Our children all served missions when they could only call home twice a year. Speaking to our missionary was always the highlight of Christmas Day. However, in those days we used a program called Skype and it wasn’t terribly reliable. One year we planned to “Skype” our daughter in Brazil and a techy sibling in another state planned to get our missionary online and invite the rest of the family to join in. As it turned out, my husband and I were not able to get on the call, so while the siblings chatted away, we just watched in silence. I mourned the day away, lamenting my missed opportunity to speak with our missionary.
When my husband and I were called to serve as mission leaders a few years later I pondered that Christmas. I wondered if it was a good thing I didn’t speak to our daughter that day. I might have made her homesick, mentioning how much I missed her and talking about when she could return home. As a mission leaders, my husband and I realized how important it was that our missionaries were happy where they were at Christmastime that and not wish they were somewhere else.
Focus on Christ
No longer are phone calls on Christmas Day a rare opportunity, looked forward to for each of the seven months since Mother’s Day. Today missionaries can call their families with more frequency so the Christmas Day phone call may have a different tone. Rather than catching up on each member in a large extended family, or talking about how much they are missed, today we’re more inclined to use phone calls with a missionary to fortify Faith in Christ.
Nothing comforts a missionary more than seeing people come unto Christ. One of the sisters in our mission wrote the following: “I was able to speak with my family [on Christmas Day] and my sister agreed to let me share my testimony with her. My sister isn’t a member of the Church and I committed her to attend church and receive the missionary lessons. My mother promised to pay a faithful tithe and prepare to enter the temple and receive her Patriarchal Blessing. I am very happy for them and very excited to continue the work here. Before December 31 every companionship in the zone will baptize.”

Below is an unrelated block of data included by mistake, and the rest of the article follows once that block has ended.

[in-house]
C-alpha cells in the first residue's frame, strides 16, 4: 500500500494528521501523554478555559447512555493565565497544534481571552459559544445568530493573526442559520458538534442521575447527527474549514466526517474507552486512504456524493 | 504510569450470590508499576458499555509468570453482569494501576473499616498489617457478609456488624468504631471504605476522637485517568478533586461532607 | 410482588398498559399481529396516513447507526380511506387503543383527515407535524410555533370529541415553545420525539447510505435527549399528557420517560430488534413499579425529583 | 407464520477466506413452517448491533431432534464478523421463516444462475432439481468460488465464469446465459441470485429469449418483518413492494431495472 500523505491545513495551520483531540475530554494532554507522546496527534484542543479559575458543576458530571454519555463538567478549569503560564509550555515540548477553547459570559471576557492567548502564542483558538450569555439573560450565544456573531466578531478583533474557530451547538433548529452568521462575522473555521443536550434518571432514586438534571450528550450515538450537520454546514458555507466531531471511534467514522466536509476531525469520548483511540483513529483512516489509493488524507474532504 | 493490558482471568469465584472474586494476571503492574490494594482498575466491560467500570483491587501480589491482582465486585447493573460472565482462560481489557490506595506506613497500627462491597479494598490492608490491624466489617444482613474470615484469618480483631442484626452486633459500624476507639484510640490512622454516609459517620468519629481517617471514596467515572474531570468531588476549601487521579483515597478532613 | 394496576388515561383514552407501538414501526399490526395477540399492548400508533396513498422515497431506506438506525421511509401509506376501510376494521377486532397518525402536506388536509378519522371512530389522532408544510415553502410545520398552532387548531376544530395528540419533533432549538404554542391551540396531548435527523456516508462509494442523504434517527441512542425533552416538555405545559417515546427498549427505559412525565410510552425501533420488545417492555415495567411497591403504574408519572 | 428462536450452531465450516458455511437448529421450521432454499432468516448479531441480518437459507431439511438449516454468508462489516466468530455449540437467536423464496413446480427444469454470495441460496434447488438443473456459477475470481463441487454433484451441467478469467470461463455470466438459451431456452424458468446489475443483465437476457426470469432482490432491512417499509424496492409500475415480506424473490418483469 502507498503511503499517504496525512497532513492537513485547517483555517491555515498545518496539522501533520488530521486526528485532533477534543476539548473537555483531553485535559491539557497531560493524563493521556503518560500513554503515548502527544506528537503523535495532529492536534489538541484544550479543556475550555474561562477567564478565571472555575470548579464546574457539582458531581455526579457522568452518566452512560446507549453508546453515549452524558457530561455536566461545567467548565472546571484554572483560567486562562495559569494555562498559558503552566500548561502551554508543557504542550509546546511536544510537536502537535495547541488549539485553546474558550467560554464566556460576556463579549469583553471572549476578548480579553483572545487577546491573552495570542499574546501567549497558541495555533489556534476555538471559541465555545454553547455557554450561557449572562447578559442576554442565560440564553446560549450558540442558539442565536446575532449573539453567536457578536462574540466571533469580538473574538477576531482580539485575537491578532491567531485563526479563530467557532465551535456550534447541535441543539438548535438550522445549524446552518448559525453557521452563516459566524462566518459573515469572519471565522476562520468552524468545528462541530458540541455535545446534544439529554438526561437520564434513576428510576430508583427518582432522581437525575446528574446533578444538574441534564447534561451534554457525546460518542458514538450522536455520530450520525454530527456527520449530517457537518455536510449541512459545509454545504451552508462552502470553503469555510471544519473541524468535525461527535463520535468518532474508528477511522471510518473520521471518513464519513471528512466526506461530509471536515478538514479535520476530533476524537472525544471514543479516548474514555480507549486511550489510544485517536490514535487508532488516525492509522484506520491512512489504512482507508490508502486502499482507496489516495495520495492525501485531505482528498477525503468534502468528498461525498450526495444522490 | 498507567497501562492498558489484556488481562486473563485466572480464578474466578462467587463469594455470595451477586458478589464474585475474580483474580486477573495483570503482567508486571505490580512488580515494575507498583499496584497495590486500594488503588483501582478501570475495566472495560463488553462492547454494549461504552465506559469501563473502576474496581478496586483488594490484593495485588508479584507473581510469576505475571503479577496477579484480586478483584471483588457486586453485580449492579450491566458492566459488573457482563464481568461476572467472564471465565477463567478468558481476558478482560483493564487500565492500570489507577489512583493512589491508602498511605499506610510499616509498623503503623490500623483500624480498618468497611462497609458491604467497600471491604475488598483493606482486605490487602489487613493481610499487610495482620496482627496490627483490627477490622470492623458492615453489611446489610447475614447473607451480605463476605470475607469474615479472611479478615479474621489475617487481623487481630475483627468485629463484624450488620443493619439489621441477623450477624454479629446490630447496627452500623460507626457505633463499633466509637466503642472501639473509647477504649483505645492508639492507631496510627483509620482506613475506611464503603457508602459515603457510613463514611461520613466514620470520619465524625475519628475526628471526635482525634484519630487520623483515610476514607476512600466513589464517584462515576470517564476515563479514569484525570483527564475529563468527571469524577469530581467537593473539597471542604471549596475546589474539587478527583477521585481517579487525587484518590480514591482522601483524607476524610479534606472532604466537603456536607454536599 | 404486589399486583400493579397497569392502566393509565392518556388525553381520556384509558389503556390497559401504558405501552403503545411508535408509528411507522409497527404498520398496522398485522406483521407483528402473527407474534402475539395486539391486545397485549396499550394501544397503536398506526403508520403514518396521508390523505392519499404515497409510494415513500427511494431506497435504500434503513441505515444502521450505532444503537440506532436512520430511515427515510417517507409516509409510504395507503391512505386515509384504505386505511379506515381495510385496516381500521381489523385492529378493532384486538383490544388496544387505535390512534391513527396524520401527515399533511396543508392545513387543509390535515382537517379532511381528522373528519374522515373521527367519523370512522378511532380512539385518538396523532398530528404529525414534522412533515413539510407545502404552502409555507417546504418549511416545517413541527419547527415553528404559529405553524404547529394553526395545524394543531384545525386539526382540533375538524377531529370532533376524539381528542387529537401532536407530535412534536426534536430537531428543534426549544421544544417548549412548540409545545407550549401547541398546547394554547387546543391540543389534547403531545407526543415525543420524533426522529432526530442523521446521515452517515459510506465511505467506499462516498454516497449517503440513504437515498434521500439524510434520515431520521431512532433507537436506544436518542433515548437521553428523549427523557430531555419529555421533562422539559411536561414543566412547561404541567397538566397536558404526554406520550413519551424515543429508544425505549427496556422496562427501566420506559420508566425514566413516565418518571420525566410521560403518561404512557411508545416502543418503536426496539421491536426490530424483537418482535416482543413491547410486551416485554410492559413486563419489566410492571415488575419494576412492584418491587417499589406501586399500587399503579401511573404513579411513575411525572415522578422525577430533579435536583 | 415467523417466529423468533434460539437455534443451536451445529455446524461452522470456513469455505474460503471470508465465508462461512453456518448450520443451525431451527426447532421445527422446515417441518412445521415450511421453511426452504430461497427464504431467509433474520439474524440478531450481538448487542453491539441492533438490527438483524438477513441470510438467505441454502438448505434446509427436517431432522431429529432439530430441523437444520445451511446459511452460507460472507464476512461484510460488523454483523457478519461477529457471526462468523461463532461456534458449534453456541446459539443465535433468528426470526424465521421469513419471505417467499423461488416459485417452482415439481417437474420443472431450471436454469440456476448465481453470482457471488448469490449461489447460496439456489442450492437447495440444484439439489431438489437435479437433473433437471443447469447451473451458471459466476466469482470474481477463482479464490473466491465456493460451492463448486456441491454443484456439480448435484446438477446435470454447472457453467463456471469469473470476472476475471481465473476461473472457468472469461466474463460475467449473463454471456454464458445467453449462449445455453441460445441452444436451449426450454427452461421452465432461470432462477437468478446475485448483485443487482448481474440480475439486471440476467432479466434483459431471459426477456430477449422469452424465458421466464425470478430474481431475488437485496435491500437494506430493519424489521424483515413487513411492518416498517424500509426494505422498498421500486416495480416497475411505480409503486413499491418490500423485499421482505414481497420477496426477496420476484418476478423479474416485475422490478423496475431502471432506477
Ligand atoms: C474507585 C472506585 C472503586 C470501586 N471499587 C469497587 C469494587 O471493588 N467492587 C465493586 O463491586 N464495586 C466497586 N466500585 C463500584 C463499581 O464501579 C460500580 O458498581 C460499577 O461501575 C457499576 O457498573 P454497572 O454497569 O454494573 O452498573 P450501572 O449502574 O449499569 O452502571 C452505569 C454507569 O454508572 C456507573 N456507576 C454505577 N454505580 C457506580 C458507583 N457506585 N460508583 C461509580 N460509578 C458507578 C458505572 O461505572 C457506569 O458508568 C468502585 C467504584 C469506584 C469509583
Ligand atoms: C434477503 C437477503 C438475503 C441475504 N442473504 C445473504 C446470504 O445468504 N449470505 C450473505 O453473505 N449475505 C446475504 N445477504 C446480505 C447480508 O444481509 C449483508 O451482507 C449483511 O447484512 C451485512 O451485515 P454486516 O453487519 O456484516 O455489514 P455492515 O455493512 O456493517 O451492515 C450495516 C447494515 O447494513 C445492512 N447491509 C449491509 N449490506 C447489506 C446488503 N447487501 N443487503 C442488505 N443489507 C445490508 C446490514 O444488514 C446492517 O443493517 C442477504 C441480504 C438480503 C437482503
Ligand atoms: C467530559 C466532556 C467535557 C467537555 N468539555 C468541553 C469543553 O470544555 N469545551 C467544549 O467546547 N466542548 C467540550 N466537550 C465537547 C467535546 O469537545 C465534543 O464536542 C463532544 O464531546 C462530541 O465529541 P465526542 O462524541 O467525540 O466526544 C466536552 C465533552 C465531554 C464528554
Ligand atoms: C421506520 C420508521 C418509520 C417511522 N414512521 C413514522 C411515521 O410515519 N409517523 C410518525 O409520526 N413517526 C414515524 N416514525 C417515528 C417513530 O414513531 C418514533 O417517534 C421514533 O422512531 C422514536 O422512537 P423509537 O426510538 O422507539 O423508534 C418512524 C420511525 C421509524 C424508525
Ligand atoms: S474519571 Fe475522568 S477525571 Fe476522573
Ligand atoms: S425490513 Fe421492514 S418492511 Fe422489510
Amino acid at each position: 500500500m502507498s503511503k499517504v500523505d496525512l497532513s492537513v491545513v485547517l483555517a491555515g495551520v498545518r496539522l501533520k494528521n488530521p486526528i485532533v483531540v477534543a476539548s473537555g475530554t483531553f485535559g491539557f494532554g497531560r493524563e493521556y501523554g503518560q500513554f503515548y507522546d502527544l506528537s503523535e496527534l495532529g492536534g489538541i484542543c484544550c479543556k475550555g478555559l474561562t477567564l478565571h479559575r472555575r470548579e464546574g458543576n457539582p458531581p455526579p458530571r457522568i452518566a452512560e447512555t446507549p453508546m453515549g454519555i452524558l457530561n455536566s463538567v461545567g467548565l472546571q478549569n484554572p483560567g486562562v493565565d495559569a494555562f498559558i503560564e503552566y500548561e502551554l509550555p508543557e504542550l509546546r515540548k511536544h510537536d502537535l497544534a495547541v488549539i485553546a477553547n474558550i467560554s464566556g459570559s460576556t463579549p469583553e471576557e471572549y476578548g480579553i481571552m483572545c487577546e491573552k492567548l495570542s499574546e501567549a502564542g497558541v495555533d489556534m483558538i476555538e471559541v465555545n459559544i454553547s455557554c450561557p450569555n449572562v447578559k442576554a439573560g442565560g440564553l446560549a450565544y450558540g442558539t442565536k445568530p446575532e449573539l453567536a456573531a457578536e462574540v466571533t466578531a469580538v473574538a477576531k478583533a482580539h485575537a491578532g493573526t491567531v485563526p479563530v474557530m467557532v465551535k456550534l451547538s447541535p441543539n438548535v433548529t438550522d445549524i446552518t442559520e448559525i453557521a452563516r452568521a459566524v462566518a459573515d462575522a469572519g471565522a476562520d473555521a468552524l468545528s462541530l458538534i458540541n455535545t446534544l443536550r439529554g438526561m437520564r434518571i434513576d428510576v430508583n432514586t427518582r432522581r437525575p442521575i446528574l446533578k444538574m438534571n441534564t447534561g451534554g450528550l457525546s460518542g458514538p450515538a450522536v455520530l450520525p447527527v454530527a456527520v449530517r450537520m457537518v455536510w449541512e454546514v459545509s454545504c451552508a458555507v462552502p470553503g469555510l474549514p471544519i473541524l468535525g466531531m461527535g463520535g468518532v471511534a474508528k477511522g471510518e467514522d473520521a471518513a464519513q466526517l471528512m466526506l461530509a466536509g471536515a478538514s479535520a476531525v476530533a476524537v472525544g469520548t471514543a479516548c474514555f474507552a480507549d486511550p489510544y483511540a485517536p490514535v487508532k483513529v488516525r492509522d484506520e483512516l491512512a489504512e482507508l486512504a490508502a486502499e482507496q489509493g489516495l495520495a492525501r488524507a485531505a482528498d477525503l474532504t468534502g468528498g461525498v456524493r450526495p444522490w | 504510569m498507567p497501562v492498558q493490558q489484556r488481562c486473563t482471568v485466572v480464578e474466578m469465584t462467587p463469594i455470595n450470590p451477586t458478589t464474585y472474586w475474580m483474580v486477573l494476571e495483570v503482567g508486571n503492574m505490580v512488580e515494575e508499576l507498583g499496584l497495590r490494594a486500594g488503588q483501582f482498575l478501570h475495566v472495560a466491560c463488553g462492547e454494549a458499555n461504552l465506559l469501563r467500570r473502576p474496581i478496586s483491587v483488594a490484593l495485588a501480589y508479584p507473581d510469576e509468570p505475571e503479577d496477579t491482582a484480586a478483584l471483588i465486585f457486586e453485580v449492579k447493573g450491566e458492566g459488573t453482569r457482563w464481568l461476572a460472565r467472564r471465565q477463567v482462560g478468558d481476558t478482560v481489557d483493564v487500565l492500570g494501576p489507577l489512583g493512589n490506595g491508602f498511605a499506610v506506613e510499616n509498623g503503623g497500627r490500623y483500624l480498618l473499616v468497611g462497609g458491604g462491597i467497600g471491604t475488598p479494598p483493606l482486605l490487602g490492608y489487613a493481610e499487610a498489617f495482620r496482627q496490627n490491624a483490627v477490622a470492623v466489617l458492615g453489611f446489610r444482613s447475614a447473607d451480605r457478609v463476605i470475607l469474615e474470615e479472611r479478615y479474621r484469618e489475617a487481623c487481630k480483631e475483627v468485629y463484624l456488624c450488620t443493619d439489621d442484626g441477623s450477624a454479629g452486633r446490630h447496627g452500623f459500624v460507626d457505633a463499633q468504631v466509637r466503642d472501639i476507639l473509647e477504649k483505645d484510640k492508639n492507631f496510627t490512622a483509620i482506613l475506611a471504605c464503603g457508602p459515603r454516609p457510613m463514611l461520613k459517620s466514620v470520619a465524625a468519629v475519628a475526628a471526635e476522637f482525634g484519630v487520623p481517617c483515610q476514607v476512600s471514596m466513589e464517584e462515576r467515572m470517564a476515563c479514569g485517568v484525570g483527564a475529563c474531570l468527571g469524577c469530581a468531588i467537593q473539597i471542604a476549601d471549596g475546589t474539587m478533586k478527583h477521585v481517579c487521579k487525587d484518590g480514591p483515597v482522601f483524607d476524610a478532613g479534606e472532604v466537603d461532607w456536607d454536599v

Fortifying faith in Christ includes sharing our testimonies of the Savior. What better time than Christmas Day to share our testimony of Christ with a son or daughter serving a mission? Our testimonies can include the time we first felt the Spirit, a time when we received a confirmation that Book of Mormon was true, a time when the Spirit helped us make a decision, a time when we struggled with a gospel concept and allowed our faith to sustain us. Imagine a missionary’s joy to be reminded that his family is supporting him in not just financially, or with packages received in the mail, but by supporting the work of salvation, by living and sharing the gospel.
Control the Conversation
A missionary may tempt his family to veer from topics of most importance and focus on those that don’t matter. He may ask what his little brother got for Christmas, or what everybody ate for Christmas dinner. Dwelling on what he is missing out on will not help him feel joy during the holiday season. Such questions could easily be diverted with a response, “Nothing much. Tell us about the people you are teaching.”
One of our missionaries shared his secret for making it through the holidays. “Love the people, love the country and love the work,” he said. He said that’s how he avoided ever getting homesick. Parents and family members who want to help their missionaries be happy during the holiday season can heed this missionary and follow his advice: help them love the people, love the country and love the work.
Rather than regale them with our holiday happenings, we can ask about theirs in the mission field. Ask about the people, the country, the work. What are the Christmas traditions where your missionary serves? How do they keep Christ in Christmas? It always amused me that so many of the people in the Dominican Republic keep their Christmas decorations up all year long. You could walk into a home in May and see red and green garland and bright lights strung around the living. When we arrived in July, our missionaries were singing Christmas carols at their district meetings. At first it surprised us, but when we thought about it, it made sense. A missionary wants to focus on Christ all year long, and the songs we traditionally sing at Christmas time turn our thoughts to Christ and remind us to adore him.